Pain and Neuroinflammation Imaging Lab

Thalamic neuroinflammation as a reproducible and discriminating signature for chronic low back pain


Torrado-Carvajal, A., et al., 2021. Thalamic neuroinflammation as a reproducible and discriminating signature for chronic low back pain. Pain , 162 (4) , pp. 1241-1249.

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Date Published:

2021 04 01


ABSTRACT: Using positron emission tomography, we recently demonstrated elevated brain levels of the 18 kDa translocator protein (TSPO), a glial activation marker, in chronic low back pain (cLBP) patients, compared to healthy controls (HCs). Here, we first sought to replicate the original findings in an independent cohort (15 cLBP, 37.8 ± 12.5 y/o; 18 HC, 48.2 ± 12.8 y/o). We then trained random forest machine learning algorithms based on TSPO imaging features combining discovery and replication cohorts (totaling 25 cLBP, 42.4 ± 13.2 y/o; 27 HC, 48.9 ± 12.6 y/o), to explore whether image features other than the mean contain meaningful information that might contribute to the discrimination of cLBP patients and HC. Feature importance was ranked using SHapley Additive exPlanations values, and the classification performance (in terms of area under the curve values) of classifiers containing only the mean, other features, or all features was compared using the DeLong test. Both region-of-interest and voxelwise analyses replicated the original observation of thalamic TSPO signal elevations in cLBP patients compared to HC (P < 0.05). The random forest-based analyses revealed that although the mean is a discriminating feature, other features demonstrate similar level of importance, including the maximum, kurtosis, and entropy. Our observations suggest that thalamic neuroinflammatory signal is a reproducible and discriminating feature for cLBP, further supporting a role for glial activation in human cLBP, and the exploration of neuroinflammation as a therapeutic target for chronic pain. This work further shows that TSPO signal contains a richness of information that the simple mean might fail to capture completely.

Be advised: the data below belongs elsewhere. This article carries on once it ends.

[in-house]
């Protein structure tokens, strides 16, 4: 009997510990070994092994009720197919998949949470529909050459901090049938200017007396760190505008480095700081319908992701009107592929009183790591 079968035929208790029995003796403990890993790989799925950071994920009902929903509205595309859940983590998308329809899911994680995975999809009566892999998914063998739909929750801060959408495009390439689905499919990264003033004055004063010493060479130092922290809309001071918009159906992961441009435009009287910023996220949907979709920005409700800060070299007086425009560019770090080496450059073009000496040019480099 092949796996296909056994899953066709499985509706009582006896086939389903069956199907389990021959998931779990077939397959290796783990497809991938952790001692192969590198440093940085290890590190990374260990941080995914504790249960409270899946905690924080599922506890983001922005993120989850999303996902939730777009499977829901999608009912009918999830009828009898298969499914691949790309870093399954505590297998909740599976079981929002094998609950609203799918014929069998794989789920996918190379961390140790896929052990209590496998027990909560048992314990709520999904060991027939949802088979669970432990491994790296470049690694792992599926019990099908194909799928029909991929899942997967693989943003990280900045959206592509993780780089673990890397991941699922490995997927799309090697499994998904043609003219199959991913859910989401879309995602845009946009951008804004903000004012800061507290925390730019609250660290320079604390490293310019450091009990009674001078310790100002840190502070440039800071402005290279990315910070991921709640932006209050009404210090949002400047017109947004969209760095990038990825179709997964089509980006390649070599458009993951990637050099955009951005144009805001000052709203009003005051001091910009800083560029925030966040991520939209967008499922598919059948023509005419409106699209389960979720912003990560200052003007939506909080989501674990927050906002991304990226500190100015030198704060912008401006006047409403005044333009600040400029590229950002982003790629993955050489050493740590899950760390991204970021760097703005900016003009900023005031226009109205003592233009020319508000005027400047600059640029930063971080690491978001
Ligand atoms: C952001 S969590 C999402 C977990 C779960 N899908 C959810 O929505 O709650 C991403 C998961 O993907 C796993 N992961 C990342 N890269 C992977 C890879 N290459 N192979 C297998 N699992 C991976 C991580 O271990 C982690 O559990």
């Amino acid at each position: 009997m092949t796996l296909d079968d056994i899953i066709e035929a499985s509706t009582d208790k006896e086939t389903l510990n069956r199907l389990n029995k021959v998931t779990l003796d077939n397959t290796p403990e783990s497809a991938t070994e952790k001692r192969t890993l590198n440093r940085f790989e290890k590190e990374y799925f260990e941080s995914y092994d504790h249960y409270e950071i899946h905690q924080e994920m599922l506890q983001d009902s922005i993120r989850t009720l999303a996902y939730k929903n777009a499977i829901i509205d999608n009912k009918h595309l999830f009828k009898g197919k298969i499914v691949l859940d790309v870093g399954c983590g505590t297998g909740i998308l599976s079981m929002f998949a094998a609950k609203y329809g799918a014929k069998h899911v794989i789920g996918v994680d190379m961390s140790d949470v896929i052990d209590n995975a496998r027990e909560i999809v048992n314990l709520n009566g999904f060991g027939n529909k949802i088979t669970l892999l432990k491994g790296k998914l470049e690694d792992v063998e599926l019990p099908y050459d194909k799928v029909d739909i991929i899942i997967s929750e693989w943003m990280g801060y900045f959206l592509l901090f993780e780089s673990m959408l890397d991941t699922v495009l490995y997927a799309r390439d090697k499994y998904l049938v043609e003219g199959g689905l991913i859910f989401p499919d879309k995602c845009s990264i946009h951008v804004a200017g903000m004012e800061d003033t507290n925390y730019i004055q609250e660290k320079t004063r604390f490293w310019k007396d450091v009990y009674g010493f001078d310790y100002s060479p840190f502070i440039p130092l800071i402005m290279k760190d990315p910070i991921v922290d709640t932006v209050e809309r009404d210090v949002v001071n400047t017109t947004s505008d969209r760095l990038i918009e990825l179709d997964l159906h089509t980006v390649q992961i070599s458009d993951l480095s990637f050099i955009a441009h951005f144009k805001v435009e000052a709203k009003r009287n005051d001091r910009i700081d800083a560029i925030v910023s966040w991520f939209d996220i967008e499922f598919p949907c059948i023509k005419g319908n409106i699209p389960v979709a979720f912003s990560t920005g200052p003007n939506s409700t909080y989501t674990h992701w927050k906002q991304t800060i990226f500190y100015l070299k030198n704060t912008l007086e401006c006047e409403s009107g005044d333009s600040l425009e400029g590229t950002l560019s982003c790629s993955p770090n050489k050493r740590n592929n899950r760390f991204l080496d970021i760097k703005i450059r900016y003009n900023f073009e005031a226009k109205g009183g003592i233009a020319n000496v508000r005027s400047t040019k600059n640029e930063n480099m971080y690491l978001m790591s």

Last updated on 05/03/2022